James Joyce, his wife Nora and a male companion walking back from the couple's wedding in Kensington

Literary Kensington: A Blue Plaques Walk

Use our free app to discover the literary history of Kensington on a walk from High Street Kensington to Holland Park Station. Among the boutique shops and leafy parks you’ll find the blue plaques to some of the world’s most famous and influential writers. From James Joyce and TS Eliot to Agatha Christie and Siegfried Sassoon, a surprising range of literary stars once called this secluded corner of London their home. Scroll down to find out more about their London lives and careers.

The blue plaques app being used on a smartphone in the streets of Kensington

Download the free app

To access the walking tour, download the free app for iPhone or android. Using Google maps and your smartphone’s GPS, the four kilometre walk will take you past the former homes of eleven literary stars. See below for the full list of plaques and links to more information about each individual and their home.

You can also use the app to find your nearest blue plaques wherever you are in London, or to search for your favourite figures from the capital’s history. 

  • A drawing of Thackeray with greying hair and sideburns and wearing spectacles

    WM Thackeray (Young Street)

    This is the first of the two Kensington houses that Thackeray formerly lived in. It was here he wrote his masterpiece, Vanity Fair.

  • A black and white photograph of TS Eliot smiling at the camera

    TS Eliot

    TS Eliot moved to Kensington in1957, following in the footsteps of two of his biggest literary influences – Ezra Pound and James Joyce.

  • A black and white photograph of Henry James reclined in an armchair, one hand in pocket, the other holding a pair of glasses

    Henry James

    US novelist Henry James lived at 34 De Vere Gardens for 10 years, and aimed to be ‘as bourgeoise as my means will permit’.

  • A photograph of WM Thackeray as an old man, wearing spectacles and with long sideburns

    WM Thackeray (Palace Green)

    Thackeray called this, his last house, his ‘principal pleasure’.

  • A black and white photograph of James Joyce looking at the camera, sitting in armchair with curtains and lamp in background

    James Joyce

    Joyce didn't stay in Kensington for long but did find time to marry his long-term partner, Nora, while here.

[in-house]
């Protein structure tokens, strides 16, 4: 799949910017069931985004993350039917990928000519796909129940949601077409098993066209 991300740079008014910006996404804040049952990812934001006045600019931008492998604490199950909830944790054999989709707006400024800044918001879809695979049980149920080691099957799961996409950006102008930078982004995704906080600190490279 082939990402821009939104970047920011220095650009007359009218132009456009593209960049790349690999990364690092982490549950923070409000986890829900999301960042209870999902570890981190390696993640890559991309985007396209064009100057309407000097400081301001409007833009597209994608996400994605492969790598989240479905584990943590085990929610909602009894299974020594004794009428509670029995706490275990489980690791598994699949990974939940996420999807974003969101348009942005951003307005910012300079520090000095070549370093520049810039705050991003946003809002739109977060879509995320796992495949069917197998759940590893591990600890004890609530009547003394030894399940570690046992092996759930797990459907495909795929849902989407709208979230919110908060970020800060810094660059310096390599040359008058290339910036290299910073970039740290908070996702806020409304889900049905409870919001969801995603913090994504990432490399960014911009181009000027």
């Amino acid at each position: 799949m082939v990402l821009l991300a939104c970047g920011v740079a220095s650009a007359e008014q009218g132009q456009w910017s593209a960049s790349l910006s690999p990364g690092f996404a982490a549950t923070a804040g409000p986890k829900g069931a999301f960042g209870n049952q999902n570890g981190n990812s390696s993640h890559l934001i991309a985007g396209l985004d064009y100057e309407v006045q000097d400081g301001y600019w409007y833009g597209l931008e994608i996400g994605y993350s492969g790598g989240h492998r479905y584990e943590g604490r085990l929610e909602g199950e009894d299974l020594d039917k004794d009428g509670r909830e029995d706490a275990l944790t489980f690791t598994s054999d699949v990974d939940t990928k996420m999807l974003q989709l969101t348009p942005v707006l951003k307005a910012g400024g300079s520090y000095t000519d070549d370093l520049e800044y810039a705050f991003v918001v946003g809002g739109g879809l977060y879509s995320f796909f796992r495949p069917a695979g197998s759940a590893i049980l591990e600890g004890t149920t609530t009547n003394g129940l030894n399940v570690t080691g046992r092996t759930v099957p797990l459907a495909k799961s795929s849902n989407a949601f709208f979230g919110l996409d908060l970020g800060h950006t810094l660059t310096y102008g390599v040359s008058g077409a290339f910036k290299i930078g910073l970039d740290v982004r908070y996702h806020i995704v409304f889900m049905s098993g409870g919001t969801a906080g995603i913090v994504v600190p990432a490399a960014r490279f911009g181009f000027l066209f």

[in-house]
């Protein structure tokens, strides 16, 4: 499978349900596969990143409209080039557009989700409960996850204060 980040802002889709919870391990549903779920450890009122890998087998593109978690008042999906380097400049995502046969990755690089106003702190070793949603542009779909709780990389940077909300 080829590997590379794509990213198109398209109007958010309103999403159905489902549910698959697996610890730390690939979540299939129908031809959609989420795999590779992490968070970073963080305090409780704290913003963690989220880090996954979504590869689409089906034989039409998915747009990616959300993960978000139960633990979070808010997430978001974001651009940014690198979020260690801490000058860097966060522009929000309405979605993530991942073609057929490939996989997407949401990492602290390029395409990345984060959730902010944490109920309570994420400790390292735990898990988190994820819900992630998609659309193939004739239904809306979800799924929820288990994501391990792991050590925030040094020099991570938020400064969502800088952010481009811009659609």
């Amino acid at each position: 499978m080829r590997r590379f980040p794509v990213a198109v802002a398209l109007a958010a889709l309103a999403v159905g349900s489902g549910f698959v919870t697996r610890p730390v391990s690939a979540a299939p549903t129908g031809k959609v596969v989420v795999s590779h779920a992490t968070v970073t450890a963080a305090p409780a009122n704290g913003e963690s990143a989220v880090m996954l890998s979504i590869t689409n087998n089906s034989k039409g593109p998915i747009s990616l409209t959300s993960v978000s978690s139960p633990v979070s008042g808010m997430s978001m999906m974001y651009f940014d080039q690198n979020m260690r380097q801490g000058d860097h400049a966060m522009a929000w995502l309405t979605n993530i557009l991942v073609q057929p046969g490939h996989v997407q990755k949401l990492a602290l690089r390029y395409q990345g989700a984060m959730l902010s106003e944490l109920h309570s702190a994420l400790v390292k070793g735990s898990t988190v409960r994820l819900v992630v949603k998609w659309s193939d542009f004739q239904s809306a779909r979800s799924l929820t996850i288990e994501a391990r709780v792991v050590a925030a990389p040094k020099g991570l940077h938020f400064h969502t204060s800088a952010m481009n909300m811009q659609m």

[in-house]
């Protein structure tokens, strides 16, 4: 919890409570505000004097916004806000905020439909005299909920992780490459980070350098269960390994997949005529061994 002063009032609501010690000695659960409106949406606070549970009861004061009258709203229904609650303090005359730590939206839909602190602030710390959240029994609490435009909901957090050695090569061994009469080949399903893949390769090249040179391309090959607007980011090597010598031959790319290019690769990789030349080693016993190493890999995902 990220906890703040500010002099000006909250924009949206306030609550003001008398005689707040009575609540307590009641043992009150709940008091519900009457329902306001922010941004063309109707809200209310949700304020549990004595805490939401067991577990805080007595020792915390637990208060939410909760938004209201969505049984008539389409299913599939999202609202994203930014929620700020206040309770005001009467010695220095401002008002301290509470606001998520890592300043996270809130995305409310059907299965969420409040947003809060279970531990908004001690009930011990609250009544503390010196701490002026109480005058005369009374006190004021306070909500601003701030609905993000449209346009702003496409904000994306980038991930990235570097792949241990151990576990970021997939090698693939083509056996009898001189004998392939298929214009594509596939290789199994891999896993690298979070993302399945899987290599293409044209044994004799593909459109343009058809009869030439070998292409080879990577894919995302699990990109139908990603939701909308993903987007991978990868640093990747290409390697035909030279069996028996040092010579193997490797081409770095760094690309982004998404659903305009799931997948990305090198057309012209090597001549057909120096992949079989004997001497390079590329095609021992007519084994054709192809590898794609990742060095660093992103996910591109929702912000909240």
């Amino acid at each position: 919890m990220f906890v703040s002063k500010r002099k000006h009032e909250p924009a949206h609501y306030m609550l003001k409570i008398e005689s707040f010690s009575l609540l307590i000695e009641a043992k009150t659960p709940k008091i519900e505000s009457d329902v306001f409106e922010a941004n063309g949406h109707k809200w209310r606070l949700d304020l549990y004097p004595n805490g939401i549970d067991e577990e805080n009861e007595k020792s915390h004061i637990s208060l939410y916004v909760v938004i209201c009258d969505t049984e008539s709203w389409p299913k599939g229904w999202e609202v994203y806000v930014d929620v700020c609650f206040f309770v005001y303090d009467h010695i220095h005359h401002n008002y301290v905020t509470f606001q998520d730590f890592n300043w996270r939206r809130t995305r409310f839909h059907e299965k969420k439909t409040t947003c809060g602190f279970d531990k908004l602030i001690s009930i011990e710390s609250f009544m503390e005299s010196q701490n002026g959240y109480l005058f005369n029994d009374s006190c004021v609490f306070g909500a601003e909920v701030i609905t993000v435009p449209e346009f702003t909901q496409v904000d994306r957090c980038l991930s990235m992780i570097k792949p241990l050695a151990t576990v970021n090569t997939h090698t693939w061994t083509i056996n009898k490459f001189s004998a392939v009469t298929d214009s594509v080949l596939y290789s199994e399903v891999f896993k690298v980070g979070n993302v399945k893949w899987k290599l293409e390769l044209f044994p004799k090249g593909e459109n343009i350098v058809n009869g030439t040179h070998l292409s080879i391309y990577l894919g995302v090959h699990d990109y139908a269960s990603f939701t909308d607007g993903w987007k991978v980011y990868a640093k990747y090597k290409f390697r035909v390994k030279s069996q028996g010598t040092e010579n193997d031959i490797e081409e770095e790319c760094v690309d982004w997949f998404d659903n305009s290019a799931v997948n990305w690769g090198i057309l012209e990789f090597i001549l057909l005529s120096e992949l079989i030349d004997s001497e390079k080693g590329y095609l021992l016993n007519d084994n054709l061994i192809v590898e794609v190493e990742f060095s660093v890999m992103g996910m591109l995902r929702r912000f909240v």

• A black and white photograph of Ezra Pound looking at the camera with head turned away

    Ezra Pound

    Pound was an influential figure in literary London, and his visitors here included Ford Madox Ford and DH Lawrence.

  • Walter Crane sitting on staircase in fancy dress outfit

    Walter Crane

    Children’s book illustrator Crane enjoyed a bohemian lifestyle at his Kensington home.

  • A black and white portrait of Radclyffe Hall in side profile wearing man's hat and pear earrings

    Radclyffe Hall

    Hall was living at 37 Holland Street with her partner Una, Lady Troubridge when her novel The Well of Loneliness scandalised London society.

  • A black and white portrait of Ford Madox Ford, looking at the camera in a natural pose as if in mid speech

    Ford Madox Ford

    Ford was working on his acclaimed novel The Good Soldier while living with Violet Hunt at 80 Campden Hill Road as her ‘paying guest’.

  • Agatha Christie looking askance at the camera while writing

    Agatha Christie

    The Queen of Crime wrote Murder on the Orient Express and Death on the Nile while living at 58 Sheffield Terrace.

  • Black and white portrait of Charles Morgan smiling at the camera and holding a cigarette

    Charles Morgan

    Morgan enjoyed great success with his novels Sparkenbroke and The Voyage, which were written at 16 Campden Hill Square.

  • Siegfried Sassoon black and white photographic portrait, books in background

    Siegfried Sassoon

    Number 23 Campden Hill Square was Sassoon’s last London home, living here from 1925 until 1932.

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